beginning until now. For example, in Africa at present there is a
bloody offensive by the Moslems to convert ethnic groups that the
heroic sacrifices of generations of missionaries had succeeded in
baptizing. Admittedly, some in the course of history need to ask for
forgiveness. But, in this instance, must it be Catholics who ask for
forgiveness for actions in self-defense, and for keeping the road open
for pilgrimage to Jesus' places, which was the reason for the
CRUSADES CONTROVERSY UNRESOLVED
Historian Franco Cardini Points Out Errors
ROME, JUL 21
(ZENIT).- The controversy over the Crusades continues unabated. 1999 is
the 900th anniversary of the First Crusade -- an event that has opened
the gate to anti-Catholic publicity attempting to discredit the Church
and her teachings.
In a number of
recent articles, the Crusades have been described as Holy Wars, and the
massacre of Jews at the time as the anti-chamber to the Holocaust. The
Church has been accused of constantly trying to eliminate its opponents
in the name of orthodoxy.
Even on the face
of it, the numbers and "facts" cited do not always line up. For
example, an article in "La Repubblica," the second largest newspaper in
Italy in terms of circulation, states that "the Franks massacred 70,000
people in a mosque," which implies that the mosque was as large as a
modern sports stadium.
In order to
clear the air of misconceptions and errors, historian Franco Cardini,
an expert in Medieval history, wrote an article in the Italian
newspaper "Avvenire," entitled "Crusades -- Not Religious Wars."
In his article,
Professor Cardini explains that the interpretation of the Crusades as
antecedents of religious and ideological wars, was a thesis upheld by
Enlightenment circles. It was used as a pretext and was a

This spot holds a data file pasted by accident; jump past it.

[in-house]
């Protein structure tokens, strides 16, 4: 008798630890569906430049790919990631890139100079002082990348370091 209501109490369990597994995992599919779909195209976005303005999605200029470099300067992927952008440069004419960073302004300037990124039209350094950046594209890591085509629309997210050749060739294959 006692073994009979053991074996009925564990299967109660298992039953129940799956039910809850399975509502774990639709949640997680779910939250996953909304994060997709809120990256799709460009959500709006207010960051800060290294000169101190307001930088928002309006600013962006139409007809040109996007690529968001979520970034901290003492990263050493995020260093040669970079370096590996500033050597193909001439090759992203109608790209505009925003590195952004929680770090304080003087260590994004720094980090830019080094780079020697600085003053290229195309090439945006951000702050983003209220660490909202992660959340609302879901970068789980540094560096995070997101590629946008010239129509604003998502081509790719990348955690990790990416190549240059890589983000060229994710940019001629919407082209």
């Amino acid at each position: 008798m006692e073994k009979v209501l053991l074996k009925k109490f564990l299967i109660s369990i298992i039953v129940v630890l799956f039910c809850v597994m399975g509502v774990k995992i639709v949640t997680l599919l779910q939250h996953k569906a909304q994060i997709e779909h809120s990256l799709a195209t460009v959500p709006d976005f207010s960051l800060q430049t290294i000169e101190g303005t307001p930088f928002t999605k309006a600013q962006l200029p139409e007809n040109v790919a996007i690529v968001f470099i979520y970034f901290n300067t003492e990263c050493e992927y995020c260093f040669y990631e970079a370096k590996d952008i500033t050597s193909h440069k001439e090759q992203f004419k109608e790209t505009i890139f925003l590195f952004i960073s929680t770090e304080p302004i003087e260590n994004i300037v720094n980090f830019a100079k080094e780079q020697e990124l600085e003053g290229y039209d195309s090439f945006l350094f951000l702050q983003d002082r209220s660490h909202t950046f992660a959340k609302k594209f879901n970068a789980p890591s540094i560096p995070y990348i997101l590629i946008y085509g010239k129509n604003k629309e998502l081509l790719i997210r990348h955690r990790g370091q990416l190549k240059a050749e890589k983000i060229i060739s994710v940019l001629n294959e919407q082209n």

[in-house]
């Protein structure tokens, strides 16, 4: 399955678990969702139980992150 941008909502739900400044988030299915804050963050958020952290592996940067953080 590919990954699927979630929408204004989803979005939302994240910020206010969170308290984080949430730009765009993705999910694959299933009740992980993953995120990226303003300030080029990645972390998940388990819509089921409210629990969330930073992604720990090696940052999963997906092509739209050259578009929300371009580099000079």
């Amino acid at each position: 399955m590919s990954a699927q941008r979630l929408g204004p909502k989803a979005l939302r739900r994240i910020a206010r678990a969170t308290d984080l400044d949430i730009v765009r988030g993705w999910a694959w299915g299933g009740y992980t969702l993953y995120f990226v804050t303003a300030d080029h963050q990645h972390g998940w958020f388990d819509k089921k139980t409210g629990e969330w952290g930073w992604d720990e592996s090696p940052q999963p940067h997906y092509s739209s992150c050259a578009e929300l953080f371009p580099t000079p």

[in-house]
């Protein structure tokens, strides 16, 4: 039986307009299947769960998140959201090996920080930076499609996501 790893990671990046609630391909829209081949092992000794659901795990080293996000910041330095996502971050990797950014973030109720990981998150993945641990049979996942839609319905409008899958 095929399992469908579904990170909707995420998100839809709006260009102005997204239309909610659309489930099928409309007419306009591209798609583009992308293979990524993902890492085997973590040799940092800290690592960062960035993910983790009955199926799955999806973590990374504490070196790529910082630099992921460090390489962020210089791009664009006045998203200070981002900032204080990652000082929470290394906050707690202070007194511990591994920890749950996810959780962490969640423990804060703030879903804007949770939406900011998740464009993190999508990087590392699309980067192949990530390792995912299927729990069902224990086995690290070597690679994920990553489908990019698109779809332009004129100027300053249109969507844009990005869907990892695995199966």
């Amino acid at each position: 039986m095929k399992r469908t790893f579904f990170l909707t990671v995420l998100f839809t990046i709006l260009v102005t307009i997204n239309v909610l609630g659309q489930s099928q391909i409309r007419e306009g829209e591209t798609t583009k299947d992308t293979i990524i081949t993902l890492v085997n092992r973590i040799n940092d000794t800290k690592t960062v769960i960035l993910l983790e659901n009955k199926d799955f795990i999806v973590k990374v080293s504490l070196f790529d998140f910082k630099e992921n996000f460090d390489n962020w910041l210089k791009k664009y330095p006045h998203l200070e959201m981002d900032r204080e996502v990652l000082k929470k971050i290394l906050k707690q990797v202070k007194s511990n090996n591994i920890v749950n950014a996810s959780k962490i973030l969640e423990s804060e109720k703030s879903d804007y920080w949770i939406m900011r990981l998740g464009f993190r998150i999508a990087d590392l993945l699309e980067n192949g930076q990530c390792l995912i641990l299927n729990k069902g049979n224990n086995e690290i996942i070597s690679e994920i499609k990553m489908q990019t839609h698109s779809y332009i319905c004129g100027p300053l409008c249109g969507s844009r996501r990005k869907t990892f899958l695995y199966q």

misunderstanding of the Crusades.
According to Dr.
Cardini, "the Crusades were never 'religious wars,' their purpose was
not to force conversions or suppress the infidel. The excesses and
violence committed in the course of the expeditions (which did occur
and must not be forgotten) must be evaluated in the painful but usual
context of the phenomenology of military events, keeping in mind that,
undoubtedly, some theological reason always justified them."
"The Crusade was
an armed pilgrimage that developed slowly over time, between the 11th
and 13th centuries, which must be understood by being inserted in the
context of the extended relations between Christianity and Islam, which
have produced positive cultural and economic results," clarified the
scholar. "If this was not the case, how could one explain the frequent
friendships, including military alliances, between Christians and
Moslems, in the history of the Crusades?"
In order to
confirm his thesis, Dr. Cardini referred to St. Bernard of Clairvaux
(1090-1153) who opposed the lay knighthood, which in the 12th century
was made up of avid, violent and amoral persons, with "a new
knighthood" at the service of the poor and pilgrims. St. Bernard's
proposal was revolutionary -- a new knighthood made up of monks who
would renounce all forms of wealth and personal power, who understood
that an enemy might have to be killed during war if there is no option,
but must never be hated. Herein lies the teaching against hatred,
including during times of battle.
To think of the
Crusade as a "Holy War" against the Moslems would be exaggerated,
Cardini said. "In fact the real interest in these expeditions, in
service of Christian brethren threatened by Moslems, was the
restoration of peace in the East, and the early stirring of the idea of
rescue for distant fellow-Christians. The Crusade posited
reconciliation with the adversary before departure, renouncement of
disputes and vengeance, acceptance of possible martyrdom, disposition
of oneself and one's own property for the good of the community of
believers, while pointing oneself to an experience in the light of
which, for a certain number of months or perhaps years, one would
follow Christ and the memory of the living Christ in the theater of his
terrestrial existence at the height of one's own experience."